Among the most irrational causes of recent months is that of the 32-year-old mother arguing as if headed for the gas chamber about what a horror it would be to have her son live with her in Mexico.
Elvira Arellano, a recently deported illegal alien, would have you believe the issue is something else — her forced separation from 8-year-old Saul — but that’s blatant humbug.
Now residing in Tijuana, Arellano could have the boy join her in a minute by simply voicing her wishes. He’s a U.S. citizen by virtue of being born here, but no law compels him to stay here. The separation is purely and plainly Arellano’s decision.
Her own leaving of the United States was not her decision, of course, but neither was it the gross injustice she makes it out to be. She committed a felony by re-entering the United States after a 1997 deportation, was convicted of using a phony Social Security number and conspicuously flaunted the law by claiming sanctuary in a Chicago churchand refusing to obey court orders. Her penalty is an extremely mild one. When arrested in Los Angeles, she was required to return to her homeland.
Her Mexican sympathizers need to ask themselves a question. Do they think it so awful that they and their families live in Mexico instead of the United States? Is this their idea of dreadfulness? True, they haven’t been uprooted against their choosing, but they certainly could be torn from normal circumstances if they broke the law as Arellano did.
As for the U.S. sympathizers, you wonder how many thought back in 1999 that 5-year-old Elian Gonzalez should be sent back to his father in Cuba. Elian had been rescued after a boat carrying illegal Cuban immigrants sank off the Florida coast. His mother drowned in the accident, but relatives would happily have taken care of him in the United States. His father, still in Cuba, insisted that the boy be returned, and many Americans supported his plea, apparently believing that unification of the two counted for far more than the benefits of living in a free, prosperous land instead of a despotic, poor one. Whatever its problems, Mexico is far freer and richer than Cuba.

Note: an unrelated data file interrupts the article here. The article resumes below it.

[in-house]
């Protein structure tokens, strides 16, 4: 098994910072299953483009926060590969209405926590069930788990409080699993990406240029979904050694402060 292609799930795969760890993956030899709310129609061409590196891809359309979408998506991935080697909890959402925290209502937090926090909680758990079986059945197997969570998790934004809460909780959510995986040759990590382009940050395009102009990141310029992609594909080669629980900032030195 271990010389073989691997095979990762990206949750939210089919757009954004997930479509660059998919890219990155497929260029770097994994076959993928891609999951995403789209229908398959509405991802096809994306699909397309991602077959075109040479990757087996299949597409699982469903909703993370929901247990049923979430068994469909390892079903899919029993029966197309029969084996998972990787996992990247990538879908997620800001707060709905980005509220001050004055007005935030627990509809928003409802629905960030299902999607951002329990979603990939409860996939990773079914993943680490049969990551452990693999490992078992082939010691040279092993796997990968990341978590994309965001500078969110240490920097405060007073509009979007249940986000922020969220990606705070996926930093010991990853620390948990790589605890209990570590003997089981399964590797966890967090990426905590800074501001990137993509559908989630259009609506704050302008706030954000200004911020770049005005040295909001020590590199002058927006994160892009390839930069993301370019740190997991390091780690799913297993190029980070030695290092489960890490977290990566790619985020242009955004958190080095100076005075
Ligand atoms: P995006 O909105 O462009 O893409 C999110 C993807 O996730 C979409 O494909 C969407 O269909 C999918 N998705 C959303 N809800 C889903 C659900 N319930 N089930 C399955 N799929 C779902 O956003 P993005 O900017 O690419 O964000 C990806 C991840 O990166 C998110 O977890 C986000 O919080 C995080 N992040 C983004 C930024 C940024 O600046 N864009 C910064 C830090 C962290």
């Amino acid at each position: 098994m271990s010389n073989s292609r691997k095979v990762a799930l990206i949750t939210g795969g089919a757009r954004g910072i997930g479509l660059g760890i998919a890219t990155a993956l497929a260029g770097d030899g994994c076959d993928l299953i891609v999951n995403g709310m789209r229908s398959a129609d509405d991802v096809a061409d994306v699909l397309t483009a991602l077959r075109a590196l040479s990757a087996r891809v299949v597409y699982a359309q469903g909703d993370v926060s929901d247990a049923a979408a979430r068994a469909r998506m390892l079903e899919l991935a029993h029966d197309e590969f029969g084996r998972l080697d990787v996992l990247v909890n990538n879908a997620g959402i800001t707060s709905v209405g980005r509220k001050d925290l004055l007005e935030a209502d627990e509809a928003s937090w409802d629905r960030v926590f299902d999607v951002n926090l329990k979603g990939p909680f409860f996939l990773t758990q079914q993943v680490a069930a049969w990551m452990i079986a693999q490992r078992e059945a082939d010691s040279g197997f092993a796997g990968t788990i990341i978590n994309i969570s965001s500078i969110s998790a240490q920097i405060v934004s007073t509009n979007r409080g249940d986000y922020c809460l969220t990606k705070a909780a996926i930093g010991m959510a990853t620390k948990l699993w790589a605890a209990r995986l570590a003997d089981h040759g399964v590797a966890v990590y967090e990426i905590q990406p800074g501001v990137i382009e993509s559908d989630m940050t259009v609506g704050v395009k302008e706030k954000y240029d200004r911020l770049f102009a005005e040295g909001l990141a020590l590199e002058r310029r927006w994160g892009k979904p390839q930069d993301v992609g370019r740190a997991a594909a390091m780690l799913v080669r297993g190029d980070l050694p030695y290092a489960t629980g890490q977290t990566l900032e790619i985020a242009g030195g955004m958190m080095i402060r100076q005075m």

There is something little short of perverse in constantly making victims out of illegal aliens such as Arellano, as if they did not themselves cause their predicaments through the victimizing of U.S. citizens. Yes, citizens, who are victimized through having to pay higher taxes for the aliens and — among some of our least advantaged groups — of being cheated out of jobs and higher wages by those here in contravention of democratically established policies.
Arellano invited her own fate and that of her child, and it’s a mighty stretch to find anything unfair or harrowing in her story.
Examiner columnist Jay Ambrose is a former editor of two daily newspapers. He may be reached at SpeaktoJay@aol.com